Airlines need to wake up to the reality of YouTube

Delta is the latest US carrier to be caught on camera treating a passenger badly

"You're committing a Federal Offense" - a screen grab from the infamous video taken on a Delta flight
"You're committing a Federal Offense" - a screen grab from the infamous video taken on a Delta flight

Another day, another US airline engulfed in a YouTube controversy.

You'd think staff would have been alive to the dangers of getting caught on camera given recent events, but apparently not.

This time the villain of the piece is not United Airlines, which became byword for the unfriendly skies, and kicked off an intense debate about the behaviour of airlines after security officials dragged a doctor from one of its over booked flights, but Delta.

And the circumstances are somewhat muddier.

With United the case was pretty cut and dried. The flight was over booked, and the carrier needed space for its staff. Instead of seeking volunteers to take an alternative flight in return for compensation at the gate, it sought them after it had boarded, and then chose who to drag off when it didn’t get them. Literally, in the case of Dr David Dao, who suffered some nasty injuries as a result.

The Delta case is more complex. A California family, flying back to Los Angeles from a holiday in Maui, initially bought a ticket for their 18-year-old son on the red-eye flight, only to send him home early (purchasing an extra seat in the process) so their 2-year-old could take up the space, and use an airline approved booster seat rather rather than sitting on one of the parents' laps. It’s safer that way.

The father said they let the ticket agent know about their situation at the gate, and that the agent fixed it for the family to sit together.

After they had boarded, however, Delta agents said they would have to give up the seat for other passengers on stand by.

Technically the agents were correct. Seats are not transferable. But for them to threaten the parents with jail for committing "a federal offence" and warning that their children would put into foster care (watch it on YouTube it’s not pretty) was an over reaction to say the least.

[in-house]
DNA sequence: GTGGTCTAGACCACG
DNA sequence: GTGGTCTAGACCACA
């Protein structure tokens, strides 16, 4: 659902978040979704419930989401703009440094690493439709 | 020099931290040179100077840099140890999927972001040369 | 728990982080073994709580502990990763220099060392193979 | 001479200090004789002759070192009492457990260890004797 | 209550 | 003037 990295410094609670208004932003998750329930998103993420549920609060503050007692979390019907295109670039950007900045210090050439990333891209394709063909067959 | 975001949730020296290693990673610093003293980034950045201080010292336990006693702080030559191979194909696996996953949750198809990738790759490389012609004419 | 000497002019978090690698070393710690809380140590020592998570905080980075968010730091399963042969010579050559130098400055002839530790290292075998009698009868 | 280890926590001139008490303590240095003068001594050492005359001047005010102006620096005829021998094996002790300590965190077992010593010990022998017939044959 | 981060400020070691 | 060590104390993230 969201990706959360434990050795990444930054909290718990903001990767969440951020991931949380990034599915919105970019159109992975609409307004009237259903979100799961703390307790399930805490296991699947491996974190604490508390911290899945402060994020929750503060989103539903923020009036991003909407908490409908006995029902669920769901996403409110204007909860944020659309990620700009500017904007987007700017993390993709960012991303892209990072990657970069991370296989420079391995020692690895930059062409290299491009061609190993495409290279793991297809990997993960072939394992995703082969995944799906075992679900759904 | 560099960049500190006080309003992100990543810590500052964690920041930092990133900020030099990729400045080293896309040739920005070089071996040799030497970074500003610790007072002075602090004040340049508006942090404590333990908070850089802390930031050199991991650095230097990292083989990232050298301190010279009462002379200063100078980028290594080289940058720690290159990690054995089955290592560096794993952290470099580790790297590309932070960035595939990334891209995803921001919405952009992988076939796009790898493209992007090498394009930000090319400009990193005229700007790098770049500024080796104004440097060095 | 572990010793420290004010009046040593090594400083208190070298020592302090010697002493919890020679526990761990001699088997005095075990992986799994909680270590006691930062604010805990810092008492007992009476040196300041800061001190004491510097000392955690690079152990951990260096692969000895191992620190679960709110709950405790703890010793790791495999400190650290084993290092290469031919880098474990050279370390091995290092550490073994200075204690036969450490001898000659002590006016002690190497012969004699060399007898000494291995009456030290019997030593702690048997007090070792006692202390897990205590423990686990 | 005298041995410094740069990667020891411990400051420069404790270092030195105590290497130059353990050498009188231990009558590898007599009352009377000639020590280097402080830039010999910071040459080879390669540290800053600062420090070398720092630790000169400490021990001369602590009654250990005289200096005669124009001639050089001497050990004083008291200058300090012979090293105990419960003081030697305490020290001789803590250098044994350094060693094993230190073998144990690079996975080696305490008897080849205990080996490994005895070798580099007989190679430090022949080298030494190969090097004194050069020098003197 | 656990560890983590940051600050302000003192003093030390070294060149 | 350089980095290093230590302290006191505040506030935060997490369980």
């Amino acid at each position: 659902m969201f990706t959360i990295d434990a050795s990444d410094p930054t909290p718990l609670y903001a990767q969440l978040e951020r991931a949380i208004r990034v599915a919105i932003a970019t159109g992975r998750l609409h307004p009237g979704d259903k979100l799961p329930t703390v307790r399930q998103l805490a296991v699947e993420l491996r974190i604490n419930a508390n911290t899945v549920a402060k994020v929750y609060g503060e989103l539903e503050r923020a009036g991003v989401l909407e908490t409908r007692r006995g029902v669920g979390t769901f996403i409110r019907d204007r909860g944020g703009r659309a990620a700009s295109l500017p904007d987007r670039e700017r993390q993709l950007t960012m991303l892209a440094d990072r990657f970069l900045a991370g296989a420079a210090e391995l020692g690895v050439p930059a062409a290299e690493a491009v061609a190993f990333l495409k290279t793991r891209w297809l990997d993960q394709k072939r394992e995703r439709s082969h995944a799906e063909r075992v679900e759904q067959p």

After a heated discussion, the father agreed to give up the seat, but by then Delta staff had decided they were going to be booted and they were left scrambling to find somewhere to spend the night. It was the last flight of the day and they had no rental car.

Delta was made to look even worse by the apparent ignorance of the rules by its staff - it was stated that the US Federal Aviation Administration requires a 2-year-old to be sitting on an adult’s lap. The FAA in fact, “strongly urges” parents to secure small children in car seats or approved child safety devices. Which is what the family was trying to do.

Lessons for the industry? For sure. It has been argued, following the Dao incident, that flight staff are charged with the safety of passengers and that passengers need to comply with their instructions. Which is true. However, if that power is misused, or used inappropriately, as it appears to have been in this case; if flight staff over react, well it’s going to end up on YouTube, and then it’s going to go viral and end up all over the media. That can get very expensive, not just financially, but in terms of reputational damage too.

It's an industry wide issue, that airlines really need to wake up to, regardless of where they fly from. A start would be formulating policies, and training for staff, to better deal with situations like this when they occur. Quite apart from those of the unfortunate passengers, it's in their own interests to do so. YouTube isn't going anywhere, and airlines can't easily prevent people from filming, however much they'd like to.

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